Lover. Natalie turns the word over in her mouth. Licorice. As a child, she said words just to taste them. Pretzel was salt at the back of her throat.
Fizz was gingery. Home was peach jam. Those were the good ones. The nastiest were the bitterness of ladybugs and the metallic taste of penny. Chalk was also terrible.
Boyfriend tastes like toast with butter. Husband tastes like chicken. ‘Would you rather be licorice or toast with butter?” She asks the man, who is not her husband, but is something. “I have no idea.” He sounds impatient. “Pick one. The one that sounds best to you.”
“Licorice. That’s the lover, right? Toast is too domestic.” She wonders what she’d be to him. Perhaps she’s neither of those things. Love tastes like lemon tart. The words “occasional fuck” taste like nothing. The word slut tastes like cabbage.His name tastes like pomegranate, but his mouth tastes like the gum he chews. When he accidentally leaves a pack behind, she chews the pieces to bring him back.
He has a wife and she has a husband. His wife is a movie star. They are a power couple. A much photographed couple.
Natalie’s husband runs a group of trendy cocktail bars. His name tastes of ginger snaps. He wears jeans and soft suede loafers and is gone every night. They have not had sex for more than a year, but she does not tell her lover. She would like to make him jealous. To make him think she is wanted.
Her lover has never said I love you. He has never brought her a present. They have been whatever it is they are for over three years. One of Natalie’s worst and best qualities is patience. She is also, despite the adultery, faithful as a dog. Specifically a Golden Retriever, which she thinks aren’t all that smart. Or maybe they are just eager to please.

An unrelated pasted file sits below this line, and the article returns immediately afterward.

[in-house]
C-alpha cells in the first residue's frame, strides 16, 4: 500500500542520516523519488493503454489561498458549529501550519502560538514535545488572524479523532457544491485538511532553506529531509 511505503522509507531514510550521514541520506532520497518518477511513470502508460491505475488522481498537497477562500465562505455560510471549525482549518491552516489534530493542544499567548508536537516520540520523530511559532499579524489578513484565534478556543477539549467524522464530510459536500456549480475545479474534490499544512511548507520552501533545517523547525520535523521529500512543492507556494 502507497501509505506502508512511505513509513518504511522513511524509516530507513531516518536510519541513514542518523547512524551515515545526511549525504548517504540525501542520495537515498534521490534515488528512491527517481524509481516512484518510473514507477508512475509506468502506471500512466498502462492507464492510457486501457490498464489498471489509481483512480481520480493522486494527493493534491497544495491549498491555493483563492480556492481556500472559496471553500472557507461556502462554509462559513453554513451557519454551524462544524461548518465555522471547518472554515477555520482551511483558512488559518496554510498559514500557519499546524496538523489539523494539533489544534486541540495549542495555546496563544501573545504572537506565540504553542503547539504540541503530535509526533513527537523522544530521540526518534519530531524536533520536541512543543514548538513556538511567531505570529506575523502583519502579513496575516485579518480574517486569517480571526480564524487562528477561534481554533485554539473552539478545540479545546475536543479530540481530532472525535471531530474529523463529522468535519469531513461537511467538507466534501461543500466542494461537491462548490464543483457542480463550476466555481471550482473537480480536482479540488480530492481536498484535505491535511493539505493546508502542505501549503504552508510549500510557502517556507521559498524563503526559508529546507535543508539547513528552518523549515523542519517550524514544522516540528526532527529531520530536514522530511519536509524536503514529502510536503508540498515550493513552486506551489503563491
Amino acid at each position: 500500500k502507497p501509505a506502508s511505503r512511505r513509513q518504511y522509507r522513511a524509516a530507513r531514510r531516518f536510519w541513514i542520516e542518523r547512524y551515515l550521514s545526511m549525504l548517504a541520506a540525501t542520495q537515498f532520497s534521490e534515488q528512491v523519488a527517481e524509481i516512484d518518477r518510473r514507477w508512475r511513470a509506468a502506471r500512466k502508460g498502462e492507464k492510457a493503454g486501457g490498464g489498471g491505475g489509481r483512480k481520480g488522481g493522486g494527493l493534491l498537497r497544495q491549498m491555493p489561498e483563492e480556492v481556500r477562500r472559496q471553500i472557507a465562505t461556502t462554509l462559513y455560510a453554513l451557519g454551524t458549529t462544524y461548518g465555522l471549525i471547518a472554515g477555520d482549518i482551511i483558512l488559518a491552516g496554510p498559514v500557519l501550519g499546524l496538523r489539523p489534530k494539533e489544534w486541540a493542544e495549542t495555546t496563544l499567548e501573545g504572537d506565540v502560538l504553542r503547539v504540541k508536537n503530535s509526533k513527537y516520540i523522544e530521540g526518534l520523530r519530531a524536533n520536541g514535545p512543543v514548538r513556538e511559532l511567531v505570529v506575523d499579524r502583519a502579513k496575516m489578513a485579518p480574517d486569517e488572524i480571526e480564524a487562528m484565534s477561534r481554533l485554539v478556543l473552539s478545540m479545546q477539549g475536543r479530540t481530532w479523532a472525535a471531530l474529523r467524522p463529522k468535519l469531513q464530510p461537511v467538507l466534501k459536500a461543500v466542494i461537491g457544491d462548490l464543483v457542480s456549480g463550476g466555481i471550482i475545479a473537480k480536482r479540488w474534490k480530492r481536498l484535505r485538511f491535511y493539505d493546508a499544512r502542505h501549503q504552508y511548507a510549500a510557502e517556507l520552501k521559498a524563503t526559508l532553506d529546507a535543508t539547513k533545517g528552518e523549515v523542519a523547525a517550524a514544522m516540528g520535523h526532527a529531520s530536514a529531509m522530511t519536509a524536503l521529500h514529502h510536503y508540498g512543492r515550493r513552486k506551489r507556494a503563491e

Natalie gave him a scarf because she liked the idea of winding around him and keeping him warm. She dreams of something permanent like tiny matching tattoos. A poppy perhaps.
She wants to make a dent.
They meet in hotels, since they live in the same city. Natalie buys lingerie. Pink and delicate. Black and lacy. She brings a bottle of Veuve Cliquot. A bunch of hyacinths to set by the bed.
He is always late. This makes her nervous. Makes her fear he won’t show up. His wife’s name tastes like parsley. She starts by putting the flowers in a glass. She leafs through the pile of hotel magazines, eyes the big white bed. It’s hard to sit still. She would be better off lying down, but she doesn’t want to rumple the sheets, wrinkle her clothes.
She tries not to open the champagne, but she does. She needs its calm. He is over an hour late. This is his norm, and she’s had half the bottle by the time he arrives. She can feel that her cheeks are flushed. It’s the bubbles that do this to her.
She hears the click of the key. Her mouth floods with pomegranate. Hi, she says. He’s carrying a bag from a bookstore. A gift for his mother, not for her. Why does she need a gift so badly?